Use of Genome-Wide Expression Profiling and Mutagenesis To Study the Intestinal Lifestyle of Campylobacter jejuni

Department of Veterinary Pathobiology, College of Veterinary Medicine, Oklahoma State University, Stillwater, OK 74078, USA.
Infection and Immunity (Impact Factor: 3.73). 04/2005; 73(3):1797-810. DOI: 10.1128/IAI.73.3.1797-1810.2005
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Campylobacter jejuni is the most common bacterial cause of diarrhea worldwide. To colonize the gut and cause infection, C. jejuni must successfully compete with endogenous microbes for nutrients, resist host defenses, persist in the intestine, and ultimately infect the host. These challenges require the expression of a battery of colonization and virulence determinants. In this study, the intestinal lifestyle of C. jejuni was studied using whole-genome microarray, mutagenesis, and a rabbit ileal loop model. Genes associated with a wide range of metabolic, morphological, and pathological processes were expressed in vivo. The in vivo transcriptome of C. jejuni reflected its oxygen-limited, nutrient-poor, and hyperosmotic environment. Strikingly, the expression of several C. jejuni genes was found to be highly variable between individual rabbits. In particular, differential gene expression suggested that C. jejuni extensively remodels its envelope in vivo by differentially expressing its membrane proteins and by modifying its peptidoglycan and glycosylation composition. Furthermore, mutational analysis of seven genes, hspR, hrcA, spoT, Cj0571, Cj0178, Cj0341, and fliD, revealed an important role for the stringent and heat shock response in gut colonization. Overall, this study provides new insights on the mechanisms of gut colonization, as well as possible strategies employed by Campylobacter to resist or evade the host immune responses.

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Available from: Denver Marlow, Oct 04, 2015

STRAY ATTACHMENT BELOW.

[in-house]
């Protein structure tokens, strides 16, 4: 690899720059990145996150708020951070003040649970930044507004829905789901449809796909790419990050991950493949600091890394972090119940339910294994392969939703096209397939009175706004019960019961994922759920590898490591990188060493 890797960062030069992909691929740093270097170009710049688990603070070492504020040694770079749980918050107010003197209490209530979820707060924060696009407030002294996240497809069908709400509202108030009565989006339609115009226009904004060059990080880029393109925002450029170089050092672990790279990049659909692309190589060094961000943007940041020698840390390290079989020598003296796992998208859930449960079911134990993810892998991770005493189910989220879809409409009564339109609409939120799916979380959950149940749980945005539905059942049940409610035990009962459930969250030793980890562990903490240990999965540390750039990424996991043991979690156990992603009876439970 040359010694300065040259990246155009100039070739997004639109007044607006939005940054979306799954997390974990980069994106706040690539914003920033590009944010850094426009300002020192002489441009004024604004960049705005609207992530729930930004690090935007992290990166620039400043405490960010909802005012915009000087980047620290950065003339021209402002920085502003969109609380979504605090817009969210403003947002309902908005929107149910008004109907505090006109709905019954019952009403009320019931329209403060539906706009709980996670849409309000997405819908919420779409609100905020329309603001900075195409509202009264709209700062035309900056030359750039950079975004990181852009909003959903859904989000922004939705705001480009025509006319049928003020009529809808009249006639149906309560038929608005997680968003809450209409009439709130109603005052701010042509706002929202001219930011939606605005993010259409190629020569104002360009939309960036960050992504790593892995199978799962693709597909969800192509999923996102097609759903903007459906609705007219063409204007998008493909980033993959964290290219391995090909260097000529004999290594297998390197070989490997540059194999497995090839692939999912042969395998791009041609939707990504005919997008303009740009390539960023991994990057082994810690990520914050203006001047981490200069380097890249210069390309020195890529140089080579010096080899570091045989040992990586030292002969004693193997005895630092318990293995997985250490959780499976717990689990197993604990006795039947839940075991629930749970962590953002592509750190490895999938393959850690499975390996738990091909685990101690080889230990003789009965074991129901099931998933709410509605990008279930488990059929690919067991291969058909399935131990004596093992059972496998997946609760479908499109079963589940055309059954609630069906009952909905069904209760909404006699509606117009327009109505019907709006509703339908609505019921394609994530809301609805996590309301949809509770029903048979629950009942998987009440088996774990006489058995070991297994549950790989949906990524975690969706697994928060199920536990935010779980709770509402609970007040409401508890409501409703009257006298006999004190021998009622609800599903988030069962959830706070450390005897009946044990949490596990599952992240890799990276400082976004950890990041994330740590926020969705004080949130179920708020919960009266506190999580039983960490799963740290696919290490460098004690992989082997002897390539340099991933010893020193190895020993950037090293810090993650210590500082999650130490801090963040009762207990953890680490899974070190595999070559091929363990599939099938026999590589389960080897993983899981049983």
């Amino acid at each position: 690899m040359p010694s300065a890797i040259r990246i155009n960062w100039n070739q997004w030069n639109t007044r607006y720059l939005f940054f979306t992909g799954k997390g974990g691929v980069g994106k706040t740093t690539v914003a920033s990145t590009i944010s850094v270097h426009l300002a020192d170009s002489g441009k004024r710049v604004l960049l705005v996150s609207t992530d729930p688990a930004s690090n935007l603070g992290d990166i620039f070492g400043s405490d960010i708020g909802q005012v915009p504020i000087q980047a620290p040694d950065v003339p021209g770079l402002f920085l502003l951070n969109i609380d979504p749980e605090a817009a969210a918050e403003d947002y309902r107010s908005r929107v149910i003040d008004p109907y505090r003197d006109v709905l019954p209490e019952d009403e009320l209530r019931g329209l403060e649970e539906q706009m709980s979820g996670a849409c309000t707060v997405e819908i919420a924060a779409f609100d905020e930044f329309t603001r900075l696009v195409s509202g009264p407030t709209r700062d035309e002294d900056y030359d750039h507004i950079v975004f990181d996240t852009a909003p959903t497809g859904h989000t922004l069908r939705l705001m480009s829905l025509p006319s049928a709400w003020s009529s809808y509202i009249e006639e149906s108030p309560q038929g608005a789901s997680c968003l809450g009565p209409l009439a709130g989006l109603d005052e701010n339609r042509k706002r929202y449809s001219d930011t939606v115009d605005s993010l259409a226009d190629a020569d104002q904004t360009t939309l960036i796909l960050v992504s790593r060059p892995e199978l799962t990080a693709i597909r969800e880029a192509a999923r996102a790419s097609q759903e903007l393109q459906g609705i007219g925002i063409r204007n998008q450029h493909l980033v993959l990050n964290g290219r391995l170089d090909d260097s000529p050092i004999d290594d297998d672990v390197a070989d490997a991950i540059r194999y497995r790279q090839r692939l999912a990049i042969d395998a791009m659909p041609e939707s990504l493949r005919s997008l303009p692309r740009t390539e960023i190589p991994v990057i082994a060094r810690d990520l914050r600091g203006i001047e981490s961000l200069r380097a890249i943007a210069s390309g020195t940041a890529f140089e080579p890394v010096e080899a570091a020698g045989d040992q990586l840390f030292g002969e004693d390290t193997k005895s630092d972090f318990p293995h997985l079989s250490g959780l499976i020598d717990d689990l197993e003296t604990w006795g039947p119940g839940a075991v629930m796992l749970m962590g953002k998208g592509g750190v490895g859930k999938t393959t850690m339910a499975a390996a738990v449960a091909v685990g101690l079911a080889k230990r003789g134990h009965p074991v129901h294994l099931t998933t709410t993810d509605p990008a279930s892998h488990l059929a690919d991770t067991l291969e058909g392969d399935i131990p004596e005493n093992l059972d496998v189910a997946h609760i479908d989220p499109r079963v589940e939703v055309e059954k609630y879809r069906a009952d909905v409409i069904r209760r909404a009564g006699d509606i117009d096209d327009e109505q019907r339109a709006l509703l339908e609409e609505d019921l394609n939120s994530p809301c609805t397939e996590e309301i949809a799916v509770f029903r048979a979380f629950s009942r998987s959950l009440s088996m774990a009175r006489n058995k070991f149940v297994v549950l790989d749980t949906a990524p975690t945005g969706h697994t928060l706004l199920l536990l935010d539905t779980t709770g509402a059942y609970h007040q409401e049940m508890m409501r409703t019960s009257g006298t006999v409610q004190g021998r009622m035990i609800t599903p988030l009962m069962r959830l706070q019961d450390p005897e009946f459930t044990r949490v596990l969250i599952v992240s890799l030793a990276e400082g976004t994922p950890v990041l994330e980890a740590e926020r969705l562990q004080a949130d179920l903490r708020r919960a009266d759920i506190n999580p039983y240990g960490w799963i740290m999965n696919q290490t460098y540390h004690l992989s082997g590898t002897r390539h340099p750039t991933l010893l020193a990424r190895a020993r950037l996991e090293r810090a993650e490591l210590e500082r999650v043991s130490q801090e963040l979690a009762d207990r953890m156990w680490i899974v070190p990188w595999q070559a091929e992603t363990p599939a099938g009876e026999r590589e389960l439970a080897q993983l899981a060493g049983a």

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    • "InsertionalinactivationwasusedtodeterminetheroleofCj1388 andCj0327proteinsinC.jejuni.Mutantswerecreatedinthe wild-typebackground.Tomakeadoublecj1388cj0327mutant, thecj0327disruptionconstruct(Cmr)wastransformedintothe cj1388(Kmr)background.Althoughcj0327hasbeenproposed tobeanessentialgene(Stintzietal.,2005),thecj0327mutants FIGURE3|Inactivationofthecj1387c,cj1388,andcj0327genesdoes notdecreaseswarmingmotility.Brucellabrothsupplementedwith0.4% agarand0.01%TTCwereinoculatedwith5µlofovernightcultureand "
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    ABSTRACT: The bipolar flagella of the foodborne bacterial pathogen Campylobacter jejuni confer motility, which is essential for virulence. The flagella of C. jejuni are post-translationally modified, but how this process is controlled is not well understood. In this work, we have identified a novel PAS-domain containing regulatory system, which modulates flagella-flagella interactions in C. jejuni. Inactivation of the cj1387c gene, encoding a YheO-like PAS6 domain linked to a helix-turn-helix domain, resulted in the generation of a tightly associated "cell-train" morphotype, where up to four cells were connected by their flagella. The morphotype was fully motile, resistant to vortexing, accompanied by increased autoagglutination, and was not observed in aflagellated cells. The Δcj1387c mutant displayed increased expression of the adjacent Cj1388 protein, which comprises of a single endoribonuclease L-PSP domain. Comparative genomics showed that cj1387c (yheO) orthologs in bacterial genomes are commonly linked to an adjacent cj1388 ortholog, with some bacteria, including C. jejuni, containing another cj1388-like gene (cj0327). Inactivation of the cj1388 and cj0327 genes resulted in decreased autoagglutination in Tween-20-supplemented media. The Δcj1388 and Δcj0327 mutants were also attenuated in a Galleria larvae-based infection model. Finally, substituting the sole cysteine in Cj1388 for serine prevented Cj1388 dimerization in non-reducing conditions, and resulted in decreased autoagglutination in the presence of Tween-20. We hypothesize that Cj1388 and Cj0327 modulate post-translational modification of the flagella through yet unidentified mechanisms, and propose naming Cj1387 the Campylobacter Flagella Interaction Regulator CfiR, and the Cj1388 and Cj0327 protein as CfiP and CfiQ, respectively.
    Frontiers in Microbiology 08/2015; 6:770. DOI:10.3389/fmicb.2015.00770 · 3.99 Impact Factor
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    • "The outer membrane protein Cj0178 (CtuA) was characterized as a receptor for the iron-binding host glycoproteins ferri-transferrin, ferri-lactoferrin and ferri-ovotransferrin (Miller et al., 2008). A cj0178 mutant strain of C. jejuni NCTC 11168 showed a severe colonization defect in chicken infection experiments (Palyada et al., 2004) and a slightly attenuated phenotype in the rabbit ileal loop model (Stintzi et al., 2005). The chuABCDZ (cj1613c-cj1617) gene cluster is widespread in C. jejuni and encodes for an iron uptake system that facilitates the utilization of the host compounds like hemoglobin and hemin as iron sources (Pickett et al., 1992; Ridley et al., 2006). "